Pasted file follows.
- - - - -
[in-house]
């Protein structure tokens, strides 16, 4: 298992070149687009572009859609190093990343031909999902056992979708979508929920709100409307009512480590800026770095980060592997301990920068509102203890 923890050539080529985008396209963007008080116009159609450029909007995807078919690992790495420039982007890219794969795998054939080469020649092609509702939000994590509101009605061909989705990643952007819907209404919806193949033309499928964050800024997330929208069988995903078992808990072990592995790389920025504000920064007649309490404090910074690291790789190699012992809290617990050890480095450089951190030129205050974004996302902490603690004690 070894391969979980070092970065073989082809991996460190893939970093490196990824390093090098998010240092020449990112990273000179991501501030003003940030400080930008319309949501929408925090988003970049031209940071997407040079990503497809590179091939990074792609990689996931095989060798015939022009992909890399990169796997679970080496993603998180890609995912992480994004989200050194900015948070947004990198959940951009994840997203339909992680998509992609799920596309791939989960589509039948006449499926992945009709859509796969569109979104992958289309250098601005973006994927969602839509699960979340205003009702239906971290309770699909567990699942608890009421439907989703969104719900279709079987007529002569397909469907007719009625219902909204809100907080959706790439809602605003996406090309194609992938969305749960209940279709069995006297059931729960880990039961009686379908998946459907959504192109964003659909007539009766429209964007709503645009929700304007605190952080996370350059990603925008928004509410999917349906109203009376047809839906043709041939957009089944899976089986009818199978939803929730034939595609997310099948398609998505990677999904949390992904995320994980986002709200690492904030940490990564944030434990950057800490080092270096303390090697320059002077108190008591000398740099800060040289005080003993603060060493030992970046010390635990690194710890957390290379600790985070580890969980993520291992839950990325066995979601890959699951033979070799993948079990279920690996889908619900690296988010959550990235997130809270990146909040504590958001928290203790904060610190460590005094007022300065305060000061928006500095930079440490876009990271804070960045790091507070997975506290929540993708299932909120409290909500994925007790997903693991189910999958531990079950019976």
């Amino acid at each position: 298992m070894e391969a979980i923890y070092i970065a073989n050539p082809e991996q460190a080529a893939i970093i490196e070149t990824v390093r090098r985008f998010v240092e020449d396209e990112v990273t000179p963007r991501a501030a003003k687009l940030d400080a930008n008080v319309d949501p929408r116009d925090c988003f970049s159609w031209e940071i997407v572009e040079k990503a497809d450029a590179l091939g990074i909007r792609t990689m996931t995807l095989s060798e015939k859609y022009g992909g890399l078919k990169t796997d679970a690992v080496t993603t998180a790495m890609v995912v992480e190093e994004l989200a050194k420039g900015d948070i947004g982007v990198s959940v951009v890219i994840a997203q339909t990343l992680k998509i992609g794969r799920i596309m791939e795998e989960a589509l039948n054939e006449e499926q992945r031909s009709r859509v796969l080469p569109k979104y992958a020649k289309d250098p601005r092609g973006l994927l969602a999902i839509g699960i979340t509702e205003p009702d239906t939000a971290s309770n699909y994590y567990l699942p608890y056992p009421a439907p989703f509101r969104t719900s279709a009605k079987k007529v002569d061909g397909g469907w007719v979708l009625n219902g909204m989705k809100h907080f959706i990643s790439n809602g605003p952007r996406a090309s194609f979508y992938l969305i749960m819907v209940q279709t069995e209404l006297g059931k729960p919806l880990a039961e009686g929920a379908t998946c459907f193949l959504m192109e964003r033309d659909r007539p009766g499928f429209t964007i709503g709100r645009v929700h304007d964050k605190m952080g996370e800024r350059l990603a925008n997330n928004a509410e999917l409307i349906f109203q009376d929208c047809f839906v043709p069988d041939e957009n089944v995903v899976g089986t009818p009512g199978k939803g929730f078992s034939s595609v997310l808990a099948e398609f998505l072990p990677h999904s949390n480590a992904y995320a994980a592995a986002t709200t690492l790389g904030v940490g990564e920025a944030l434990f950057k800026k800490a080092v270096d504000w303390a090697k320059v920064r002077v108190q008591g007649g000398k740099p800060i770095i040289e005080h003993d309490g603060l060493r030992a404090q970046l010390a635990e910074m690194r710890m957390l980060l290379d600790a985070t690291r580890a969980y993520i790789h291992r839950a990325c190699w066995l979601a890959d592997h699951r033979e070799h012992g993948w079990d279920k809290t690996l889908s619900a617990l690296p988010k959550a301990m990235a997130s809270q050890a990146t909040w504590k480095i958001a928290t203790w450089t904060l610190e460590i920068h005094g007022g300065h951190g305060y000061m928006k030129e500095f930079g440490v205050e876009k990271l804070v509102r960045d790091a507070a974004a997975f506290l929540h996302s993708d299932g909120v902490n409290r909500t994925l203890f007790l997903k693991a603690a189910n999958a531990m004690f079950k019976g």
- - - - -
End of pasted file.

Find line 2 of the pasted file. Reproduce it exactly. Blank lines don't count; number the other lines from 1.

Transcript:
């Protein structure tokens, strides 16, 4: 298992070149687009572009859609190093990343031909999902056992979708979508929920709100409307009512480590800026770095980060592997301990920068509102203890 923890050539080529985008396209963007008080116009159609450029909007995807078919690992790495420039982007890219794969795998054939080469020649092609509702939000994590509101009605061909989705990643952007819907209404919806193949033309499928964050800024997330929208069988995903078992808990072990592995790389920025504000920064007649309490404090910074690291790789190699012992809290617990050890480095450089951190030129205050974004996302902490603690004690 070894391969979980070092970065073989082809991996460190893939970093490196990824390093090098998010240092020449990112990273000179991501501030003003940030400080930008319309949501929408925090988003970049031209940071997407040079990503497809590179091939990074792609990689996931095989060798015939022009992909890399990169796997679970080496993603998180890609995912992480994004989200050194900015948070947004990198959940951009994840997203339909992680998509992609799920596309791939989960589509039948006449499926992945009709859509796969569109979104992958289309250098601005973006994927969602839509699960979340205003009702239906971290309770699909567990699942608890009421439907989703969104719900279709079987007529002569397909469907007719009625219902909204809100907080959706790439809602605003996406090309194609992938969305749960209940279709069995006297059931729960880990039961009686379908998946459907959504192109964003659909007539009766429209964007709503645009929700304007605190952080996370350059990603925008928004509410999917349906109203009376047809839906043709041939957009089944899976089986009818199978939803929730034939595609997310099948398609998505990677999904949390992904995320994980986002709200690492904030940490990564944030434990950057800490080092270096303390090697320059002077108190008591000398740099800060040289005080003993603060060493030992970046010390635990690194710890957390290379600790985070580890969980993520291992839950990325066995979601890959699951033979070799993948079990279920690996889908619900690296988010959550990235997130809270990146909040504590958001928290203790904060610190460590005094007022300065305060000061928006500095930079440490876009990271804070960045790091507070997975506290929540993708299932909120409290909500994925007790997903693991189910999958531990079950019976």